(François Clouet – Royal Collection via Wikimedia Commons)

Once upon a time in a rugged Renaissance land lived a king and a queen… (more…)

Episode 57: Q & A and Random Bits Show

Posted 5 October 2015 by
Tagged As: , , | Categories: Podcasts, Shownotes | 3 Comments

Heeeeere’s your seven word summary: We asked, you responded and we answer.

For the first time in the five years that we have been doing this show we sat down with a couple of glasses of wine to deviate from our normal format and answer some of your questions. We had asked for them and you delivered! From questions about specific episodes to hypothetical situations and research methods to some semi-personal questions…we answered them all. We even revealed some of the names on our extraordinarily long list of future subjects and did a really bad job of keeping our next subject secret. (In vino veritas and all)

We thought that this cocktail party chatter was a perfect way to give our new audio recording system the proper welcome that it deserves. Isn’t it pretty?

ooooh!

Ooooh!

Ahhhhh!

Ahhhhh! (Cool lamp in both of these shots)

(more…)

Episode 56: Dorothy Parker, Part Two

Posted 30 August 2015 by
Tagged As: , , , , | Categories: Podcasts, Shownotes | 1 Comment

dorothyparker framed

 

When we left Dorothy Parker in Part One she was hanging on tenuously at best. Her marriage to Eddie Parker was over, her relationship with George MacArthur was over and the fall-out somewhat stabilized and her suicide attempt was unsuccessful. Professionally she was cobbling together a career as a freelance writer but powered by a steady diet of alcohol she was dancing on the edge.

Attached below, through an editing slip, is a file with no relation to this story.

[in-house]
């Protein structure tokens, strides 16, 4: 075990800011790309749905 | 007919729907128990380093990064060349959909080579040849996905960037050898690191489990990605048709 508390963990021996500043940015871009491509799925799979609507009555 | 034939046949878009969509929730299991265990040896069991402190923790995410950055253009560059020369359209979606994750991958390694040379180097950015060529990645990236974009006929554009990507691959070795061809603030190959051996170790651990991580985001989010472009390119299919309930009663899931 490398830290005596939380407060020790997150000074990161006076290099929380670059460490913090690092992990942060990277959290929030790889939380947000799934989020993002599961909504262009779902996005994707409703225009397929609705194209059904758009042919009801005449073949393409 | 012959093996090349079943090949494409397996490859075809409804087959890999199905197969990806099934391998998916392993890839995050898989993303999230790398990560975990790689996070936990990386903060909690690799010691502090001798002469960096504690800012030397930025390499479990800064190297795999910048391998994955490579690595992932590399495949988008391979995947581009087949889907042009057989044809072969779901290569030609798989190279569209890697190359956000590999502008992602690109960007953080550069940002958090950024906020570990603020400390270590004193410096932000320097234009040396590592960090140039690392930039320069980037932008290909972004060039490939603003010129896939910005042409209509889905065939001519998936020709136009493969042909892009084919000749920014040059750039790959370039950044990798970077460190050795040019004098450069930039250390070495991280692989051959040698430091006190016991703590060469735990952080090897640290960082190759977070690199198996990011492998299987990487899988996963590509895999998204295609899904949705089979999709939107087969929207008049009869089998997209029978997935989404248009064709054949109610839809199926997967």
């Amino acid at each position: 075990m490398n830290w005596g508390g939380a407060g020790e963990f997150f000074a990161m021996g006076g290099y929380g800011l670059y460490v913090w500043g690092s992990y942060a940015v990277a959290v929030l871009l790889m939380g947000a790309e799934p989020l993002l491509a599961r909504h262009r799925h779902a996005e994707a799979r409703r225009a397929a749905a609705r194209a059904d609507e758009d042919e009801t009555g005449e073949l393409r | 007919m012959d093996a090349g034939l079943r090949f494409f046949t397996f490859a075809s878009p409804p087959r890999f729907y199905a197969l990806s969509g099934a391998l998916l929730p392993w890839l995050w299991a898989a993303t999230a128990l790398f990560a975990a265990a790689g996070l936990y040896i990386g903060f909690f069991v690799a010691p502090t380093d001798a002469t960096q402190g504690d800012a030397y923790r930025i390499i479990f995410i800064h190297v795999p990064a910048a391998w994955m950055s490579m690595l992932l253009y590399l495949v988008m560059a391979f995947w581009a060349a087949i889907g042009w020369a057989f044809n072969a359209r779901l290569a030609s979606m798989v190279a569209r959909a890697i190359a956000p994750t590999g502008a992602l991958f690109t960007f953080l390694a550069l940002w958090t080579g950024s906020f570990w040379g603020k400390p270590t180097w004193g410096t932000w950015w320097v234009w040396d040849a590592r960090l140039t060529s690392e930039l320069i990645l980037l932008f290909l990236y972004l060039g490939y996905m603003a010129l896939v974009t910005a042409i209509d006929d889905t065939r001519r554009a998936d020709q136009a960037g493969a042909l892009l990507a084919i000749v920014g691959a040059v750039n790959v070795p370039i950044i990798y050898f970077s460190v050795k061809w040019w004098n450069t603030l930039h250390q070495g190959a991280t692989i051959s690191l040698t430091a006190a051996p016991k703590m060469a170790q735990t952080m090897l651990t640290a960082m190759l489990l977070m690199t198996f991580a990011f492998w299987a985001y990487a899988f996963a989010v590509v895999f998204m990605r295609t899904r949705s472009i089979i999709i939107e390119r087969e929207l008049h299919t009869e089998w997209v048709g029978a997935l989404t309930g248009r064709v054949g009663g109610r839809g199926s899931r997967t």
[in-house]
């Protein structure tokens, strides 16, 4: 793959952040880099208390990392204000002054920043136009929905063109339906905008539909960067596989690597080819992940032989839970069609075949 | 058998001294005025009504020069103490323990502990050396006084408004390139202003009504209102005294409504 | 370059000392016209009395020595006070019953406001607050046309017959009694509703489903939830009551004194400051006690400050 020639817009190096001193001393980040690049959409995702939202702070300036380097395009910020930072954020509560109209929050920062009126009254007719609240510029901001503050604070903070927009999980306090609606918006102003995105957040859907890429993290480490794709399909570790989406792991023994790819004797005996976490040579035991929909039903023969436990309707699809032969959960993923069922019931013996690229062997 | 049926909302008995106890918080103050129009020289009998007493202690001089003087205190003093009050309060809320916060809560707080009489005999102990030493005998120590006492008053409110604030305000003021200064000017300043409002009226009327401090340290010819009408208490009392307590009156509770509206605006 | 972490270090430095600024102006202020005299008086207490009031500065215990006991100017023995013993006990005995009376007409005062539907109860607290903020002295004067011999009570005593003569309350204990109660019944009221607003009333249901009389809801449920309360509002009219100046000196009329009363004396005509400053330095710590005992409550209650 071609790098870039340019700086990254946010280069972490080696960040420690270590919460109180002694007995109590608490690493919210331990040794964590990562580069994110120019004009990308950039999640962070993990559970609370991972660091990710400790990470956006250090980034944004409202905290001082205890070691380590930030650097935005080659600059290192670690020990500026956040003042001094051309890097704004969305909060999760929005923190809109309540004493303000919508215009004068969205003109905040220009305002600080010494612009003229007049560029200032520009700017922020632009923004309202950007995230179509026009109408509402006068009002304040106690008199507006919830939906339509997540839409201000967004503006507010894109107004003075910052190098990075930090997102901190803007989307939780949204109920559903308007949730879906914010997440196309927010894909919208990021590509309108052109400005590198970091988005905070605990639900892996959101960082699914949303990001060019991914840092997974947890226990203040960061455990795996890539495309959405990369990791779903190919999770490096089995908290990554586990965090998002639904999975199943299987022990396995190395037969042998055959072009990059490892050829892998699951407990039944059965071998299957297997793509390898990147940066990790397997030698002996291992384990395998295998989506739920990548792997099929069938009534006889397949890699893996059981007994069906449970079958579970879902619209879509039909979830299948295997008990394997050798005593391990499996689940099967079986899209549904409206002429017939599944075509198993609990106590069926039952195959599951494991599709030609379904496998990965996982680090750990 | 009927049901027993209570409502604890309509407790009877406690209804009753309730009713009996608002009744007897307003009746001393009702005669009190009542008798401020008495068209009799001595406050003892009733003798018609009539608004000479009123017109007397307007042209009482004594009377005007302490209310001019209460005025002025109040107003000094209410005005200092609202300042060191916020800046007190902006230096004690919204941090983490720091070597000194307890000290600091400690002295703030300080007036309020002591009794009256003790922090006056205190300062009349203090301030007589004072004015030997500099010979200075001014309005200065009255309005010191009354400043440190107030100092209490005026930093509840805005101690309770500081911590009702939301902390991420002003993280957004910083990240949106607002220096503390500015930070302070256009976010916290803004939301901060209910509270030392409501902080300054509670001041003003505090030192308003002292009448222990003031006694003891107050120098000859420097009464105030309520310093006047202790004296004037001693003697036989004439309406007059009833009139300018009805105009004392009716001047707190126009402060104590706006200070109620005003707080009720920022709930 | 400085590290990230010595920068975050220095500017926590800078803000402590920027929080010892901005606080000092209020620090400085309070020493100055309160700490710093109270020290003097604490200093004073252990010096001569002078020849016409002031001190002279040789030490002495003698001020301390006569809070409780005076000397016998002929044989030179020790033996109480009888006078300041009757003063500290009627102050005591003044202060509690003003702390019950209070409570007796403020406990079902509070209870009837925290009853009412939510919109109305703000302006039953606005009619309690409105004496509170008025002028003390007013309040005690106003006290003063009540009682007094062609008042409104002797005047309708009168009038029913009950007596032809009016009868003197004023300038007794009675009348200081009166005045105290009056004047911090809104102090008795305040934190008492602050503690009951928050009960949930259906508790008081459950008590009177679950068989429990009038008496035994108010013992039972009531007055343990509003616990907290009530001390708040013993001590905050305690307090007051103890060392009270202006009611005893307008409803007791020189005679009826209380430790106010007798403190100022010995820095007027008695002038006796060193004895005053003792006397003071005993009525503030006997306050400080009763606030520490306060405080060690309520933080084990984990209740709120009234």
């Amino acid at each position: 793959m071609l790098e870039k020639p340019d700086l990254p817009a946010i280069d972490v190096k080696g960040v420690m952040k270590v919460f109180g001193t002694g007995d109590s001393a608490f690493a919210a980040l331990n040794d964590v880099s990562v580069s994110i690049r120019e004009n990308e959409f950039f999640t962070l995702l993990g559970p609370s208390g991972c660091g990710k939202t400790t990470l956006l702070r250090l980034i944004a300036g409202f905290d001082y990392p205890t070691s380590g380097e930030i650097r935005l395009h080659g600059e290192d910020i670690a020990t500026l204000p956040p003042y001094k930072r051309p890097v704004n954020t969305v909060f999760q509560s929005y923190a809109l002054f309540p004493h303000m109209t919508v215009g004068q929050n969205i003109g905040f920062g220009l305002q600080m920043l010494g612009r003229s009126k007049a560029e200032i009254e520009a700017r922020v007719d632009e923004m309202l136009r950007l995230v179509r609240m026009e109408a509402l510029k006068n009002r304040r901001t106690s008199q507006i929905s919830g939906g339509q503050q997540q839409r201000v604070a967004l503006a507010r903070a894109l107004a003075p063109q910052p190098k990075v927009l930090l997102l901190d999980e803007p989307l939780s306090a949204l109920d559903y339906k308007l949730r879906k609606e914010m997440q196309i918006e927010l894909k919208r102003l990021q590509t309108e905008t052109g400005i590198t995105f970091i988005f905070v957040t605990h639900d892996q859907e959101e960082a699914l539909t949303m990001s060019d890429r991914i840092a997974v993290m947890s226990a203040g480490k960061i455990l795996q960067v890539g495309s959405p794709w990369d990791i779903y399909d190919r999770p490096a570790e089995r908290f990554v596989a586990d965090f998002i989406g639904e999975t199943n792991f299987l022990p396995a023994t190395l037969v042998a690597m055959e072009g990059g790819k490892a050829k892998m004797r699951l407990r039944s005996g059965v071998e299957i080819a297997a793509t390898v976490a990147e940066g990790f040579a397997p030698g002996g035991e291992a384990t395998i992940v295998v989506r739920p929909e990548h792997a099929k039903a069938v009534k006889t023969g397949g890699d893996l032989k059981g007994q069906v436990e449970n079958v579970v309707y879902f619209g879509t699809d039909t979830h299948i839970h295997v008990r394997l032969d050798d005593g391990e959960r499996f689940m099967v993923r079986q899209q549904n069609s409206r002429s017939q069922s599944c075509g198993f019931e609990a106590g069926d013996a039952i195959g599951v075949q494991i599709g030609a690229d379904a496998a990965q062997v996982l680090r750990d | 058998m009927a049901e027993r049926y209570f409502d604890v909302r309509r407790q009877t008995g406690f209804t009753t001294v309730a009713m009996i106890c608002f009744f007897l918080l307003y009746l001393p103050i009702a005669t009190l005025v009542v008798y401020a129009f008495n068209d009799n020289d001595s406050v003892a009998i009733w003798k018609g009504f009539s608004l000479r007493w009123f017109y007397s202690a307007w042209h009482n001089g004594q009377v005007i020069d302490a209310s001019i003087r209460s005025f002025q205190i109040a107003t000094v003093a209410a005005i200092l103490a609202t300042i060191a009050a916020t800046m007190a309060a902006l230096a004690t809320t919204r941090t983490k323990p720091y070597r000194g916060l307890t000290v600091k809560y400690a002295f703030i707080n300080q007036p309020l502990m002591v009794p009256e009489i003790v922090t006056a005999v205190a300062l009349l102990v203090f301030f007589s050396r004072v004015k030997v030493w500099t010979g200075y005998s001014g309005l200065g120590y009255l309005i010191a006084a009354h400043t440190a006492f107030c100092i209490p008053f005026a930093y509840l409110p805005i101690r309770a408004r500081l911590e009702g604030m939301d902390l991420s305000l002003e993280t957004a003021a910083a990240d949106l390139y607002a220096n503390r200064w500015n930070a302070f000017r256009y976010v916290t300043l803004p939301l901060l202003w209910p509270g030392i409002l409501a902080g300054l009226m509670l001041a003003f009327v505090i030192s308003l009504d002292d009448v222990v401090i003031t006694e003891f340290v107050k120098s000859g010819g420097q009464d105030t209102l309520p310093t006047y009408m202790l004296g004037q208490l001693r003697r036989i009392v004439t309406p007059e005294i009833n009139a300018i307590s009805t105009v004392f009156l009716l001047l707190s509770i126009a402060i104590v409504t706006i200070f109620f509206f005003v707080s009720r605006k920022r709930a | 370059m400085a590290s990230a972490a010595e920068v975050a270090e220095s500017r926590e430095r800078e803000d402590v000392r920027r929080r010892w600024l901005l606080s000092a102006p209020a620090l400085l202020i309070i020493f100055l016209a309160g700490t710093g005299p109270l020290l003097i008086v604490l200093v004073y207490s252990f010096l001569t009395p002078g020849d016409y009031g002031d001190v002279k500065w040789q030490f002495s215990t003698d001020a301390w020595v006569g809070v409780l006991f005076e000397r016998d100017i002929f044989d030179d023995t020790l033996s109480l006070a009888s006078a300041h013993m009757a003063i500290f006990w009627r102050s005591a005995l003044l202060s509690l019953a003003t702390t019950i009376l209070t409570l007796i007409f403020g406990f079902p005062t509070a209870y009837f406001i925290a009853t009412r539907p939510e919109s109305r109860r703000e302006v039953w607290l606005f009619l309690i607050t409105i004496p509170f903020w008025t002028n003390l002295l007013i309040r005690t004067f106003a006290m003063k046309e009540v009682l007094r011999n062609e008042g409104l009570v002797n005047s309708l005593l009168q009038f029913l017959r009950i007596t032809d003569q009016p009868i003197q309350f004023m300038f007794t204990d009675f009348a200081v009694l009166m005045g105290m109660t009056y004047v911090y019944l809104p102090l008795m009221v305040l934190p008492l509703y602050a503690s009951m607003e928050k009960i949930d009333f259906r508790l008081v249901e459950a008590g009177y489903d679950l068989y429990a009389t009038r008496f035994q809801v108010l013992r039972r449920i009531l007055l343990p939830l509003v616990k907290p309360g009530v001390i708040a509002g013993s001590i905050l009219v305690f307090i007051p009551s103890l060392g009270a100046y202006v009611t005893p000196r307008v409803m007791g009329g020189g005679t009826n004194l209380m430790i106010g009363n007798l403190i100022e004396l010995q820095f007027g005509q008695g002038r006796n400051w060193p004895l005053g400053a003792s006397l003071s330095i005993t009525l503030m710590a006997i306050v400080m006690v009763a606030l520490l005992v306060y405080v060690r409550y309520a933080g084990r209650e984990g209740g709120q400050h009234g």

It was the wild 20s, afterall. (No, this isn't Dorothy)

It was the wild 20s, afterall. (No, this isn’t Dorothy, but you knew that)

(more…)

Episode 55: Dorothy Parker, Part One

Posted 8 August 2015 by
Tagged As: , , , , | Categories: Podcasts, Shownotes | Comments Off on Episode 55: Dorothy Parker, Part One

She gave us fabulous quotes like, “Men seldom make passes at girls who wear glasses” and “Brevity is the soul of lingerie,” but Dorothy Parker’s life wasn’t all wit and snark. Behind those flip one liners there was a very complex woman who lead a full life far beyond the banter of the Algonquin Round Table.